Trick of the Trade
What we try to do is place a ceiling on that personal guarantee. An example of this would be to guarantee up to 3 months worth of rental. This would be enough to cover any landlord expenses related to their cost of your acquisition, such as brokerage fees. If there are any significant tenant improvements involved, some sort of amortized guarantee could be created where the amount of the guarantee is reduced over the term of the lease. You'd probably still need to add some period of rent on top of this, but you could also negotiate to amortize reduction in this over the term of the lease. A lease guarantee is a liability that you should show on your personal financial statements. So try to minimize them as much as possible.
General , Lease Negotiations , Office Space , Twitter
I found an interesting article from monitoring my Twitter account, @officefinder, that is important for both office space tenants and office tenant reps to be aware of. While most good office tenant reps, like the ones you will find on OfficeFinder, are aware of the need for protecting the tenant with solid , Non-Disturbance and Attornment office lease clauses, many tenants are clueless. As the economic crisis in commercial properties deepens, which it will, many unsuspecting tenants may find themselves in a pickle.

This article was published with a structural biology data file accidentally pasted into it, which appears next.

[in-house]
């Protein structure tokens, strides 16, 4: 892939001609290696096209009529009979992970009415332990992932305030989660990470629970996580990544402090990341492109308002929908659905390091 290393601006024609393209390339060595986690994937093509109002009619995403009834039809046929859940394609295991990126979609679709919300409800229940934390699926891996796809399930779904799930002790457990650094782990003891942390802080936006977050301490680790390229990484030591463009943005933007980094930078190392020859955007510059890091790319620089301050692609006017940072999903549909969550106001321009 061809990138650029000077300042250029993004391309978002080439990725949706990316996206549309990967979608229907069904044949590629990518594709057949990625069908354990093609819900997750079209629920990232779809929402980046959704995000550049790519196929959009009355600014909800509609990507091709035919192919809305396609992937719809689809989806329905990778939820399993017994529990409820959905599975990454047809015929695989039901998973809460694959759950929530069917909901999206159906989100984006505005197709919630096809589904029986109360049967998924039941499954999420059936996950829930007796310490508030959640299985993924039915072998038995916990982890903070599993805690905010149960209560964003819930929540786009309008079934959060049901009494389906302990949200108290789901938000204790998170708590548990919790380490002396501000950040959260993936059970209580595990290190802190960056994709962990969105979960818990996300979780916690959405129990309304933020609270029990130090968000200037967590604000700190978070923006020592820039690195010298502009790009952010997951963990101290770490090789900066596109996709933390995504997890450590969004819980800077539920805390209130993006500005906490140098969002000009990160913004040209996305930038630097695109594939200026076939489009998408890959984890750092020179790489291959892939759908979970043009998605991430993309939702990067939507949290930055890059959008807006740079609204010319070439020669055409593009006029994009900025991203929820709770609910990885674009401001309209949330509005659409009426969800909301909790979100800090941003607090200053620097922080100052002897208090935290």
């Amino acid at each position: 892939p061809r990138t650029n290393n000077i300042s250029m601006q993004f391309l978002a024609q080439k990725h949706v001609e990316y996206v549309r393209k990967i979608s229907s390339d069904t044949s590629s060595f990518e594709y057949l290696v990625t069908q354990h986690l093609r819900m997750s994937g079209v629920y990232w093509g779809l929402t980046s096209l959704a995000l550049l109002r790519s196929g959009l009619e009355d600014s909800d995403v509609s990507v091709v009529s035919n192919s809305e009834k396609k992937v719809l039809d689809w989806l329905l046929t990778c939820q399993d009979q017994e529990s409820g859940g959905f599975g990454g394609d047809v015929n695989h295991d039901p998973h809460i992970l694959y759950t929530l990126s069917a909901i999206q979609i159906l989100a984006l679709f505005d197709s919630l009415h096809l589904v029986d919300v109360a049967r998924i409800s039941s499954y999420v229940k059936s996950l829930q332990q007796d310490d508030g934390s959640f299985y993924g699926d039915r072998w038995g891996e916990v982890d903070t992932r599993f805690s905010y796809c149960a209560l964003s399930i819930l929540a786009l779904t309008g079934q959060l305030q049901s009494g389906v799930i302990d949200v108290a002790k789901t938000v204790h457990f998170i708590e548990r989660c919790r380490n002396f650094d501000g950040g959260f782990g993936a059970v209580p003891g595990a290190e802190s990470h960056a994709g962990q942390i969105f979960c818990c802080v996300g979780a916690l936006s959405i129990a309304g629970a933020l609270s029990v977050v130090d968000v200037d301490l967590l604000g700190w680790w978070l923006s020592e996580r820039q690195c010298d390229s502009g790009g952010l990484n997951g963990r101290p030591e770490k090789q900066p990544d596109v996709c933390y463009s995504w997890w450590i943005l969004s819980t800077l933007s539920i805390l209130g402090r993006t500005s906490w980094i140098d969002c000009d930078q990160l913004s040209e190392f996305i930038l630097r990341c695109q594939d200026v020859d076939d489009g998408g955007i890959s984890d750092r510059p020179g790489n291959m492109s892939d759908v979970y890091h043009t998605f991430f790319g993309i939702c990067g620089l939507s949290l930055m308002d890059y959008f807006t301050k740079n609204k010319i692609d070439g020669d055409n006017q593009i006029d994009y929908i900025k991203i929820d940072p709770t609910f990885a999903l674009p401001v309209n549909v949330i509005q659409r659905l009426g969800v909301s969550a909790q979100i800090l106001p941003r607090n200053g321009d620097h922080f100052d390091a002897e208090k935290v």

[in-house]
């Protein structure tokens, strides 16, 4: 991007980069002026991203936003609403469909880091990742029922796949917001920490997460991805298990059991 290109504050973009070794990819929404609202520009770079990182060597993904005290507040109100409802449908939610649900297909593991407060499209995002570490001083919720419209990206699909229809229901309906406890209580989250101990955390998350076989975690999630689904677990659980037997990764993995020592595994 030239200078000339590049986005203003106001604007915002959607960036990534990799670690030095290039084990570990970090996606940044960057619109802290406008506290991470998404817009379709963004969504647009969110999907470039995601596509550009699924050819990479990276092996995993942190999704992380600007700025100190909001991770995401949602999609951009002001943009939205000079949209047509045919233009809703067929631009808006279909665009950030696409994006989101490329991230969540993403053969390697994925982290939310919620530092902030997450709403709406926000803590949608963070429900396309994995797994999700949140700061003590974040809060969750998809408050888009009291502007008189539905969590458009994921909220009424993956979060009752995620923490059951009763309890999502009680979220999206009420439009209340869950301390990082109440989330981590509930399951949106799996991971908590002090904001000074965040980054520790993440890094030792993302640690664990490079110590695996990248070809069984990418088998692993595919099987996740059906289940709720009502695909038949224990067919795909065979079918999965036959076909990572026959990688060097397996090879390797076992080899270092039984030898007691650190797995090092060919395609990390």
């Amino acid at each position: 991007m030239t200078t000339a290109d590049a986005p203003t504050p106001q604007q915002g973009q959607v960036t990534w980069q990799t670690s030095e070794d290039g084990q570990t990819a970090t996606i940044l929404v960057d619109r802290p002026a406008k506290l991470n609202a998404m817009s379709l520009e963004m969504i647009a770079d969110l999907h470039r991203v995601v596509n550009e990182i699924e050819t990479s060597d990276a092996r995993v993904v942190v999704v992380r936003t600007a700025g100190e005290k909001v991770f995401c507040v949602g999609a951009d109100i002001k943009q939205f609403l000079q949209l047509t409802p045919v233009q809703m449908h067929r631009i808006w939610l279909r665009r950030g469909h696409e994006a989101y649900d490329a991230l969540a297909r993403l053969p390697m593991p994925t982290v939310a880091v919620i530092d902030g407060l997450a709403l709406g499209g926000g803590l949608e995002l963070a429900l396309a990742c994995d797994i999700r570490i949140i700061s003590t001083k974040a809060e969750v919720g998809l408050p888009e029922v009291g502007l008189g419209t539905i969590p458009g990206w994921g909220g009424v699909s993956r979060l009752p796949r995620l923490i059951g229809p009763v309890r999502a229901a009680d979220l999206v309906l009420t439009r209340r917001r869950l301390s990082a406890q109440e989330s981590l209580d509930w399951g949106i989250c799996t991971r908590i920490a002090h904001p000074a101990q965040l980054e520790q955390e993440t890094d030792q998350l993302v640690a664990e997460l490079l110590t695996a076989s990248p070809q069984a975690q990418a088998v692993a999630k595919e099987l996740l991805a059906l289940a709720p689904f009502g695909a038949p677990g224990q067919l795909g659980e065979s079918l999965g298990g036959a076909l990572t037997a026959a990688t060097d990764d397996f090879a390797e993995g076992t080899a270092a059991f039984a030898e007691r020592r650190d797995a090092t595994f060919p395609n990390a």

How to Protect Your Lease So You Don't Risk Loss If Your Landlord Defaults on the Mortgage, And Other Tips to Help Your Business Survive and Thrive During The Current Economic Crisis.
Los Angeles (PRWEB) February 23, 2009 -- Many tenants are facing a huge risk and they don't even know it. If their landlord cannot pay the mortgage, they could face losing their lease, even though they paid their rent. Los Angeles attorney Erin Tenner helps business owners protect their leases from loss due to foreclosure by negotiating agreements with mortgage lenders that will allow the tenant to stay in the property if the landlord defaults on the mortgage.
"The agreement benefits landlords too because it includes a provision allowing the landlord to collect rent directly from the tenant in the event of a default by the landowner" says attorney Tenner. The agreement is known as a Subordination, Non-Disturbance and Attornment Agreement. Without such an agreement any lender who took the land as security for a loan will generally have the right to terminate the lease if the loan pre-dates the lease.